"There were several children on board," a spokesman for France's state rail company SNCF said, a day after the first fatal accident since TGV trains were introduced more than 30 years ago.
He added however that he was unable to say if any of the children were among those who died in the derailment in Eckwersheim, near the northeastern city of Strasbourg.
"On the other hand, there are some among the injured," he added, but said he couldn't say if their injuries were serious.
An investigation would establish the number of people on board the train and if there were passengers who were not authorised to be there, he said.
SNCF chief Guillaume Pepy also told France Info radio that inquiries would shed light on exactly who the "accompanying people" were and how they came to be on board.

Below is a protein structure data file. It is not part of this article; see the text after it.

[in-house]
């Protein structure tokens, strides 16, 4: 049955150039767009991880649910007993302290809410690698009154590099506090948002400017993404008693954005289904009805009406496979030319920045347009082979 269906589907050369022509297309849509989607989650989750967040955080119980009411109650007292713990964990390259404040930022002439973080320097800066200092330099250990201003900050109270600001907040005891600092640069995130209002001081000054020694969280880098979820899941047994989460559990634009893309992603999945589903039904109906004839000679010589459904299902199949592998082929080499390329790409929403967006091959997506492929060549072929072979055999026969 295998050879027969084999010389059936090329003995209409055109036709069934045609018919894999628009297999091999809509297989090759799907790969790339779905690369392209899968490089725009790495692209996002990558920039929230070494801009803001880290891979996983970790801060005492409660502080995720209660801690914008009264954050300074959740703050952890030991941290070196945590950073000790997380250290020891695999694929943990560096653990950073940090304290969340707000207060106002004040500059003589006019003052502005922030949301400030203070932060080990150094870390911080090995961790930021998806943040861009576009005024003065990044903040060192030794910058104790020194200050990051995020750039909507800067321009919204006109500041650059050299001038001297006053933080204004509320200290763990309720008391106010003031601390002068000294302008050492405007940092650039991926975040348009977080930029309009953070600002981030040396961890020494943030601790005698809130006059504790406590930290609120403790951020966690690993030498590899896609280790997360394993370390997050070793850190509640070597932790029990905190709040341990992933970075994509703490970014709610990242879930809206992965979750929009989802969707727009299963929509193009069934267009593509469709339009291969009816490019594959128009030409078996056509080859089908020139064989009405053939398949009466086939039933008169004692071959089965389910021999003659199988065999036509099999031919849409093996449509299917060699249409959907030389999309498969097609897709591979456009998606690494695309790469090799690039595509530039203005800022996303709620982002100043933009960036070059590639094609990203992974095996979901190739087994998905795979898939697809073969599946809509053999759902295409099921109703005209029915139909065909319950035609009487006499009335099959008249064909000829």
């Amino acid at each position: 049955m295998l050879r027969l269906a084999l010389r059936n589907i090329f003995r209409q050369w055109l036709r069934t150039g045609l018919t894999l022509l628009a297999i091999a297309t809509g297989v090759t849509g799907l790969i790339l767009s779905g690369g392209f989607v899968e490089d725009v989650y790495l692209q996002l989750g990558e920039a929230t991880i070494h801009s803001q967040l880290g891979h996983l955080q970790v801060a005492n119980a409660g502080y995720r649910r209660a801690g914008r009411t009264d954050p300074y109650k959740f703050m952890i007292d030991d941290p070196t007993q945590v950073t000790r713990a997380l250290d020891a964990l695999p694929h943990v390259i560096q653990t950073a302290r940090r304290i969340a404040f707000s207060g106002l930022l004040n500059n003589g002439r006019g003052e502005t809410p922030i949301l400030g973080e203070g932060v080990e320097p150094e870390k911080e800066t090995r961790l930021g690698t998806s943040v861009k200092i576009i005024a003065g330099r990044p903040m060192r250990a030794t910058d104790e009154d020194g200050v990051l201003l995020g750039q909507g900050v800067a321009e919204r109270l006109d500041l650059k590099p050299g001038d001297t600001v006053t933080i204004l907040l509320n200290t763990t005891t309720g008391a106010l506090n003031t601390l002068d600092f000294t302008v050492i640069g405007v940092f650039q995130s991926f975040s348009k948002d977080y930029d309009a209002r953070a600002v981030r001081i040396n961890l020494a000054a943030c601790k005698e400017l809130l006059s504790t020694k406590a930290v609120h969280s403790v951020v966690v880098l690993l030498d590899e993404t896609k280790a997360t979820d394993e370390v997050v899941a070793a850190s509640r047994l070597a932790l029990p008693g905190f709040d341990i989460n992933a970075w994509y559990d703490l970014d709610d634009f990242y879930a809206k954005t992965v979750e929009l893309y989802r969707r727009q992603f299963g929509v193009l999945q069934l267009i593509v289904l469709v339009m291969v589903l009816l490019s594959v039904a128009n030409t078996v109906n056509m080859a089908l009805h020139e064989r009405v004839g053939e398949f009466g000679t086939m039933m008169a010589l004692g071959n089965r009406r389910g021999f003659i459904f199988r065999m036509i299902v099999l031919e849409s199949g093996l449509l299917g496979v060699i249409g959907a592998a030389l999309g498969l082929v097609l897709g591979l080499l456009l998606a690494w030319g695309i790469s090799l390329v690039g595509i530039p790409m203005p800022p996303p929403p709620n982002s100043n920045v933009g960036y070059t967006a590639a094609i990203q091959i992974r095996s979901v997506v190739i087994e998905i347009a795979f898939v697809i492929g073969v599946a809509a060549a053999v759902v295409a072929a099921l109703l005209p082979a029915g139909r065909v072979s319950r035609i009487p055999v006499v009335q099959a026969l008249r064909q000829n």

"That's not a practice that the SNCF recognises," he said, stressing "a test train is a test train".
A team of 49 technicians and rail employees were on the train, which was travelling at around 350 kph (217 mph) on a high-speed line as part of testing for the next generation of TGV due to go into service in early 2016, a source close to the inquiry said.
The train ended up in a canal.
The accident is thought to have happened "because of excessive speed", Dominique-Nicolas Jane, a senior official in the Alsace region, said on Saturday.
The accident is the first fatal accident since the TGV ("train grande vitesse" or high-speed train) went into service in France in 1981.